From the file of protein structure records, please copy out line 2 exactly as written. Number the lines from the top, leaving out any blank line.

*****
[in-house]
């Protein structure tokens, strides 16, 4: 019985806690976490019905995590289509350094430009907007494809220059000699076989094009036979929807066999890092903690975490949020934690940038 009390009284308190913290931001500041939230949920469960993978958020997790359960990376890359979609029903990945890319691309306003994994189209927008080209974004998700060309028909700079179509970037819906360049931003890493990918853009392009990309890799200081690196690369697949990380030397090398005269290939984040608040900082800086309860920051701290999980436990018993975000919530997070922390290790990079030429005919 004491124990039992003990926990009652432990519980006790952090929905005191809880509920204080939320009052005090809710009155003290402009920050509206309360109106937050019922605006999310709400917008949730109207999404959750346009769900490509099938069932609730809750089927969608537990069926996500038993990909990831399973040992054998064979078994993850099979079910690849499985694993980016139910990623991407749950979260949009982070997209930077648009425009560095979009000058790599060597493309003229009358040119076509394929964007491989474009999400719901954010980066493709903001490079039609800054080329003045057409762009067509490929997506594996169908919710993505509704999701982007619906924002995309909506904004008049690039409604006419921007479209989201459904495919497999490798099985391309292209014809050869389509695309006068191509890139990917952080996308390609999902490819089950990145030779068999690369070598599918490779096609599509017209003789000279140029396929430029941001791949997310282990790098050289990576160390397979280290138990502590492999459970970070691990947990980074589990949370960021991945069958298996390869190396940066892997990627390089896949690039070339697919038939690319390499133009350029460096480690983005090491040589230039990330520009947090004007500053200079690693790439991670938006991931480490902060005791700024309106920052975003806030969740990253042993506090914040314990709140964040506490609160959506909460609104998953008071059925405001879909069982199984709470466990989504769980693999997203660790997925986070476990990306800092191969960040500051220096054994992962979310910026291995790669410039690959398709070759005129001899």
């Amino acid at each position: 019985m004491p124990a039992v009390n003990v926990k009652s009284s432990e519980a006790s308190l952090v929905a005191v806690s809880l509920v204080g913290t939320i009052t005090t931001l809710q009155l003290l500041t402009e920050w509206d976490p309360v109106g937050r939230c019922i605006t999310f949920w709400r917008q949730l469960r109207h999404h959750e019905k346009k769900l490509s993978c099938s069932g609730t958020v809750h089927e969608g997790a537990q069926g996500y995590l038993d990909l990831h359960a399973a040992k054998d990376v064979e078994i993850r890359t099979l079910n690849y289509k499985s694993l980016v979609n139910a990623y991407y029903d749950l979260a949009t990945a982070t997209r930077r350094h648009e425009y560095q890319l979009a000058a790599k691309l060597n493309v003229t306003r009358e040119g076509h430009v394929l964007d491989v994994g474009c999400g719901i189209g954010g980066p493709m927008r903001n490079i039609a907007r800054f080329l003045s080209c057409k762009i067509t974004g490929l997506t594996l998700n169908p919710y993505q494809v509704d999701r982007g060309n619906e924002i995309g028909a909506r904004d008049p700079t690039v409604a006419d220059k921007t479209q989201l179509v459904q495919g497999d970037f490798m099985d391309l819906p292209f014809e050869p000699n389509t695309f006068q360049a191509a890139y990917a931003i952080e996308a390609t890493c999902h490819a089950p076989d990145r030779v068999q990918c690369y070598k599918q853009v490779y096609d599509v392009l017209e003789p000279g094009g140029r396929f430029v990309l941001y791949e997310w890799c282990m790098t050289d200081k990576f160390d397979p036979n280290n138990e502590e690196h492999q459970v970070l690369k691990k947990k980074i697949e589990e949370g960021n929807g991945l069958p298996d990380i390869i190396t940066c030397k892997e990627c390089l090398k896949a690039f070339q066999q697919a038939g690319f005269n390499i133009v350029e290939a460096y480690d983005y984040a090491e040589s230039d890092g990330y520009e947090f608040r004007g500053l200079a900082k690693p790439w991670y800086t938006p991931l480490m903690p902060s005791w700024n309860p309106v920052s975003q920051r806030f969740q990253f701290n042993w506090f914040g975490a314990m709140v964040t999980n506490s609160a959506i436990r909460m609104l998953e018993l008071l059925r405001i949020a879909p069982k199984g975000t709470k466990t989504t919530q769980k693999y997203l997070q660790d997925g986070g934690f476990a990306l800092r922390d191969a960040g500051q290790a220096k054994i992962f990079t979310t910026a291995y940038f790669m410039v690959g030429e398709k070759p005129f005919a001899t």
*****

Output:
């Protein structure tokens, strides 16, 4: 019985806690976490019905995590289509350094430009907007494809220059000699076989094009036979929807066999890092903690975490949020934690940038 009390009284308190913290931001500041939230949920469960993978958020997790359960990376890359979609029903990945890319691309306003994994189209927008080209974004998700060309028909700079179509970037819906360049931003890493990918853009392009990309890799200081690196690369697949990380030397090398005269290939984040608040900082800086309860920051701290999980436990018993975000919530997070922390290790990079030429005919 004491124990039992003990926990009652432990519980006790952090929905005191809880509920204080939320009052005090809710009155003290402009920050509206309360109106937050019922605006999310709400917008949730109207999404959750346009769900490509099938069932609730809750089927969608537990069926996500038993990909990831399973040992054998064979078994993850099979079910690849499985694993980016139910990623991407749950979260949009982070997209930077648009425009560095979009000058790599060597493309003229009358040119076509394929964007491989474009999400719901954010980066493709903001490079039609800054080329003045057409762009067509490929997506594996169908919710993505509704999701982007619906924002995309909506904004008049690039409604006419921007479209989201459904495919497999490798099985391309292209014809050869389509695309006068191509890139990917952080996308390609999902490819089950990145030779068999690369070598599918490779096609599509017209003789000279140029396929430029941001791949997310282990790098050289990576160390397979280290138990502590492999459970970070691990947990980074589990949370960021991945069958298996390869190396940066892997990627390089896949690039070339697919038939690319390499133009350029460096480690983005090491040589230039990330520009947090004007500053200079690693790439991670938006991931480490902060005791700024309106920052975003806030969740990253042993506090914040314990709140964040506490609160959506909460609104998953008071059925405001879909069982199984709470466990989504769980693999997203660790997925986070476990990306800092191969960040500051220096054994992962979310910026291995790669410039690959398709070759005129001899």